Donald Davidson

Donald Davidson

Donald Davidson (1917-2003) infamously claimed in his 1982 article, Rational Animals, that creatures (prehistoric or otherwise) can only have thoughts and beliefs if they also have language. He later came to amend this claim (2003) by reserving the term ‘concept’ for the kind of propositional thinking he claimed was only possible in the presence of language (1994). That said, he nonetheless persisted in supposing that any creature whatsoever – even one seemingly equipped with language (1992) – could not be said to have thoughts (propositional or otherwise) unless it were actually observed interacting with another relevantly similar creature. His reasoning here is that nothing in a creature’s interactions with the objective world could determine, either for the observer or the creature itself, the content of its beliefs. As Davidson puts it (1992):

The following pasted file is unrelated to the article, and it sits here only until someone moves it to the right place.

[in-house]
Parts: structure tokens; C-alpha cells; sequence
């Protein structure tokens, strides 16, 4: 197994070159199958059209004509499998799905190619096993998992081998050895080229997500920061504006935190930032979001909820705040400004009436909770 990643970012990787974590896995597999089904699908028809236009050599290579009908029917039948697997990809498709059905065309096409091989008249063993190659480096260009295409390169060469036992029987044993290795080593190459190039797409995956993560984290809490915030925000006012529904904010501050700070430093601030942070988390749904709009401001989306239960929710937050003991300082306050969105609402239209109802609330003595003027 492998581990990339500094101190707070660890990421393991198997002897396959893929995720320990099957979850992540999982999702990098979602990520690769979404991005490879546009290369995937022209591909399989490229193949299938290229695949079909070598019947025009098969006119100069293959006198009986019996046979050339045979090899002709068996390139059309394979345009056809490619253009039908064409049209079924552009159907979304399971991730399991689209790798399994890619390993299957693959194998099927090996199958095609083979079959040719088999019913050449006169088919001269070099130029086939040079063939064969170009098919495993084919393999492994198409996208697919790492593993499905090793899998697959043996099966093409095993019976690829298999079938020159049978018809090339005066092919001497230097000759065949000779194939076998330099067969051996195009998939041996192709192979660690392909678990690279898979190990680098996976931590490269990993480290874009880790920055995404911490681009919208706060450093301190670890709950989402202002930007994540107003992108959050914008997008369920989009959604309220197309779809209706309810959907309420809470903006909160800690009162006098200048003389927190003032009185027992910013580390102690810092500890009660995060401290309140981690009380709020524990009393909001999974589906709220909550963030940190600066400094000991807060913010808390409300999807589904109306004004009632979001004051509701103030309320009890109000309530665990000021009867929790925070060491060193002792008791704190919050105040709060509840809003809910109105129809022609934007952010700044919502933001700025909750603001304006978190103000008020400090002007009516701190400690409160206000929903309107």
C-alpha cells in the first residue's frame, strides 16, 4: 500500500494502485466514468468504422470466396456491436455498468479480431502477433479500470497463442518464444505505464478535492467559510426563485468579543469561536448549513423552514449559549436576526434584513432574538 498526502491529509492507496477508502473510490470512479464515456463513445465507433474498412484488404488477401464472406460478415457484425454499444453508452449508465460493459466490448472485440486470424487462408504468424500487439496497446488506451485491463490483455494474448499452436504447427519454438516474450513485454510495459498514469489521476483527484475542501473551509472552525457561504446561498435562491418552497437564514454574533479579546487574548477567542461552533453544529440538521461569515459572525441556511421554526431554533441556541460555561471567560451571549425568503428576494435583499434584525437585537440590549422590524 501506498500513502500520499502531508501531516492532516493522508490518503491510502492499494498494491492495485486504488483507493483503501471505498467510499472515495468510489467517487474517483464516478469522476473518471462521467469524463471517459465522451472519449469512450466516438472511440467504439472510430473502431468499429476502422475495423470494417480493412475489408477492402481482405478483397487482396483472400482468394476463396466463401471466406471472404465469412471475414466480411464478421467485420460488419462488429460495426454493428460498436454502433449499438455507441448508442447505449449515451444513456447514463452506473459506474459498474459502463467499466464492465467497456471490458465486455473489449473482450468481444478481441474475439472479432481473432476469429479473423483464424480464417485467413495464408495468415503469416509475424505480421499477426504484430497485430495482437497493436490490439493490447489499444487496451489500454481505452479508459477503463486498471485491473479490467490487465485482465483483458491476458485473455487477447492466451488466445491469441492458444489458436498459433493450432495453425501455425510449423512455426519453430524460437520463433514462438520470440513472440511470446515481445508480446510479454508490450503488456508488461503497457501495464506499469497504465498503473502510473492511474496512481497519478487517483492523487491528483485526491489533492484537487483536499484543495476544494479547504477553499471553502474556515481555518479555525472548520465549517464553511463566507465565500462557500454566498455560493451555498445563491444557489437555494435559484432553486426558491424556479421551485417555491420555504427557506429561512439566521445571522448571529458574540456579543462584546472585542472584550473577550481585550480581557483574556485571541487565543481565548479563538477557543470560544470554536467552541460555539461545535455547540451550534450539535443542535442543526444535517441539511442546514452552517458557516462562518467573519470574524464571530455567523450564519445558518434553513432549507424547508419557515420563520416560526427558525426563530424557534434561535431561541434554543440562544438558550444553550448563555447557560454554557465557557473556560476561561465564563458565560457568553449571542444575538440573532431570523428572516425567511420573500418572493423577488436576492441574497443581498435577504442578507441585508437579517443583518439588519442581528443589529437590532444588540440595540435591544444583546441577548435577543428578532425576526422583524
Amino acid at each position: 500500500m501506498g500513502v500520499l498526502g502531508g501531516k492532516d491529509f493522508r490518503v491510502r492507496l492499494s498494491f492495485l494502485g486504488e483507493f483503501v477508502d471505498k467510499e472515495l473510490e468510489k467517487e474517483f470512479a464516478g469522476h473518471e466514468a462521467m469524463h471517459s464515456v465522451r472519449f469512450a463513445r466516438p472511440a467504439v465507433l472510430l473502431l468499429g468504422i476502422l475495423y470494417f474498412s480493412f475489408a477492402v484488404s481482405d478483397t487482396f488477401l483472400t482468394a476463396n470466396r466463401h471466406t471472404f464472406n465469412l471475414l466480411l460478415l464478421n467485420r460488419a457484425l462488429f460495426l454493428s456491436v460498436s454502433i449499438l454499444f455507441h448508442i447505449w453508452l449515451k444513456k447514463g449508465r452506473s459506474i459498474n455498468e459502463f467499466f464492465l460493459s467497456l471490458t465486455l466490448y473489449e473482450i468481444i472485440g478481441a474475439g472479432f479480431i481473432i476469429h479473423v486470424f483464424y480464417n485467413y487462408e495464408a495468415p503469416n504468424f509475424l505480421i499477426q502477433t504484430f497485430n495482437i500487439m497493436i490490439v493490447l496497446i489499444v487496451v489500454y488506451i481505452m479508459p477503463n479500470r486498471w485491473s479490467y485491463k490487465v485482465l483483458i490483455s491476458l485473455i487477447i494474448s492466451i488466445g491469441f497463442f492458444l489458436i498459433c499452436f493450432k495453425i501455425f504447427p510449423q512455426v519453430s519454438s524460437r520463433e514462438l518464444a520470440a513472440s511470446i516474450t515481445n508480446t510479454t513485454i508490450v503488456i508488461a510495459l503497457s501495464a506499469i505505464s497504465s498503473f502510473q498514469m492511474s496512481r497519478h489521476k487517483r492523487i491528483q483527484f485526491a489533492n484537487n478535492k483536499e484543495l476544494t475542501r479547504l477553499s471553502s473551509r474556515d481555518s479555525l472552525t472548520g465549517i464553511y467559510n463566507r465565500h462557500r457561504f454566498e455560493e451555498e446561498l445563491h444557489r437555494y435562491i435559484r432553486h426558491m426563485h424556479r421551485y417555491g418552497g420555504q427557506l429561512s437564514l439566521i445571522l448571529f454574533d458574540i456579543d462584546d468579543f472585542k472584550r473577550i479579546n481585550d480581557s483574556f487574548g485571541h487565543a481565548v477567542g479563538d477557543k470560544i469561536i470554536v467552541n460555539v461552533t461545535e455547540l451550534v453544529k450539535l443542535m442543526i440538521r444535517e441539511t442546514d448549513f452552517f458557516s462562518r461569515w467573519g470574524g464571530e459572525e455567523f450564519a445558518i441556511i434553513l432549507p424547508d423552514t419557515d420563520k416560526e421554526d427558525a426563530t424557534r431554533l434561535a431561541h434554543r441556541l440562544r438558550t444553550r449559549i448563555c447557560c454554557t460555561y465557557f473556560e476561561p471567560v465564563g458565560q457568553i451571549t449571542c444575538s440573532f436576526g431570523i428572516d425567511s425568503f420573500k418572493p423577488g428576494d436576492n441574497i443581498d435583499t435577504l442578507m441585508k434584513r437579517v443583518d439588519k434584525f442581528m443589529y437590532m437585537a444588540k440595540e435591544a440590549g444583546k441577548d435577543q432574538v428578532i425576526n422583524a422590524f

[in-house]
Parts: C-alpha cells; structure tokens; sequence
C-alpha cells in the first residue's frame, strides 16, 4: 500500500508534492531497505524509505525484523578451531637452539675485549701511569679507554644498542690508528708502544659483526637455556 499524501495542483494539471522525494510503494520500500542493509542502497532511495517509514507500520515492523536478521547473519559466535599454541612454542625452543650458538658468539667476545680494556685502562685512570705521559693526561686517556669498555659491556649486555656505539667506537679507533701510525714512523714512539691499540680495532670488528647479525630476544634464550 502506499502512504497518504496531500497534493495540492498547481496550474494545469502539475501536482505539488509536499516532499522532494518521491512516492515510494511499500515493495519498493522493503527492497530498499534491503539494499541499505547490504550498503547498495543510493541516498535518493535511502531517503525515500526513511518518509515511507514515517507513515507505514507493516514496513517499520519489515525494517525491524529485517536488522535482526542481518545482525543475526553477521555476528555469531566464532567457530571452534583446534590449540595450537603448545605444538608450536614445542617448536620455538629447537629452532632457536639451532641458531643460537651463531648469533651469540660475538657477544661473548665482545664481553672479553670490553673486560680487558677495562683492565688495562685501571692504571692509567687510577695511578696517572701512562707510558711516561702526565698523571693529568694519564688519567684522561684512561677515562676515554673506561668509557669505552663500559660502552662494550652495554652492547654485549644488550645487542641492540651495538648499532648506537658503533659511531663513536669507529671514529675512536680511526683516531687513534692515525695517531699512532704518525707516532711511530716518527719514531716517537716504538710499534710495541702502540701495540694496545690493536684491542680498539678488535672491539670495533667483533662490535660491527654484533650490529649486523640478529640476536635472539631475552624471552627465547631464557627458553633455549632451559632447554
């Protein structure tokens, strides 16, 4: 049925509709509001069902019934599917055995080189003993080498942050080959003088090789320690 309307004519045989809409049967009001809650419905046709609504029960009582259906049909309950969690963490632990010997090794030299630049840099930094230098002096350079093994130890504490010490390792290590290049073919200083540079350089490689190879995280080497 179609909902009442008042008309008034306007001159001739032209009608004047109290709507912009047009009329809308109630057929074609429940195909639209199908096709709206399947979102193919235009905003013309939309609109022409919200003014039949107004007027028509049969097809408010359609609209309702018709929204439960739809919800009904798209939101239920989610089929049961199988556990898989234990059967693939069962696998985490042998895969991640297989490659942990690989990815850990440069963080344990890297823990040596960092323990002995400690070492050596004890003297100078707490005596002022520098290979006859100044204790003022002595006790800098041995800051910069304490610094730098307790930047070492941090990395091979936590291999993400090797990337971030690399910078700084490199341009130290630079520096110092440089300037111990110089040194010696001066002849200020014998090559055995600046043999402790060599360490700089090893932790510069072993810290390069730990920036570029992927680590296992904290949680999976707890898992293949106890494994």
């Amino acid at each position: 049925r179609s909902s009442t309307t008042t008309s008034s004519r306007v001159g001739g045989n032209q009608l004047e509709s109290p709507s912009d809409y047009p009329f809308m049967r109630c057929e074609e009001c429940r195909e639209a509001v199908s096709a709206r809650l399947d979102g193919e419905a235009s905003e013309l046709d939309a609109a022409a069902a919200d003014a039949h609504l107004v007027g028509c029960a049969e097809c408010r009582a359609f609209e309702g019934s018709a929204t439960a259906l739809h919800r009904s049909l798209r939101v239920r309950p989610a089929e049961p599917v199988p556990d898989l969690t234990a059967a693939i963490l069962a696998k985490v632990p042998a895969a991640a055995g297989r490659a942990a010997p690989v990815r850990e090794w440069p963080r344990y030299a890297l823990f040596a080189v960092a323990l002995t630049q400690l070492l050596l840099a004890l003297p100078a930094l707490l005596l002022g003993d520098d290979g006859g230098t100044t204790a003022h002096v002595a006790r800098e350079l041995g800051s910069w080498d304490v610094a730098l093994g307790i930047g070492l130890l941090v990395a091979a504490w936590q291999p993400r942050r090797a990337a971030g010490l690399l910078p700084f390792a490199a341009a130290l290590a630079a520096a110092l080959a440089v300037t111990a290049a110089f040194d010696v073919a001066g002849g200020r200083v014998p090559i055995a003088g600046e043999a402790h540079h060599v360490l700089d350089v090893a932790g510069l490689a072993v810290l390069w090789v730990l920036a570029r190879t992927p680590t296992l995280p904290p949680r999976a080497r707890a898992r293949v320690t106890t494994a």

If we consider a single creature by itself, its responses, no matter how complex, cannot show that it is reacting to, or thinking about, events a certain distance away rather than, say, on its skin. The solipsist’s world can be any size; which is to say, from the solipsist’s point of view it has no size, it is not a world.

Such skepticism, however, not only precludes the possibility of a pale-phenomenology, but, moreover, flies in the face of the possibility of the current standing of ethological science. As Jason Bridges argues against Davidson (2006):

"… we do have grounds, indeed extremely compelling grounds, for linking animal behavior to distal causes. The grounds are constituted by our holistically supported conception of the life of whatever species of animal is in question. We have the same grounds for viewing animals as perceptually sensitive to local material objects and events. And we have the same grounds for viewing animals as driven to avoid predators, seek mates and so forth. Each of these supports the others, and together they add up to a conception of an animal’s life as taking place at the level of its engagement with its local middle-sized surroundings, and not with, say, excitations of its sensory receptors." (p. 310)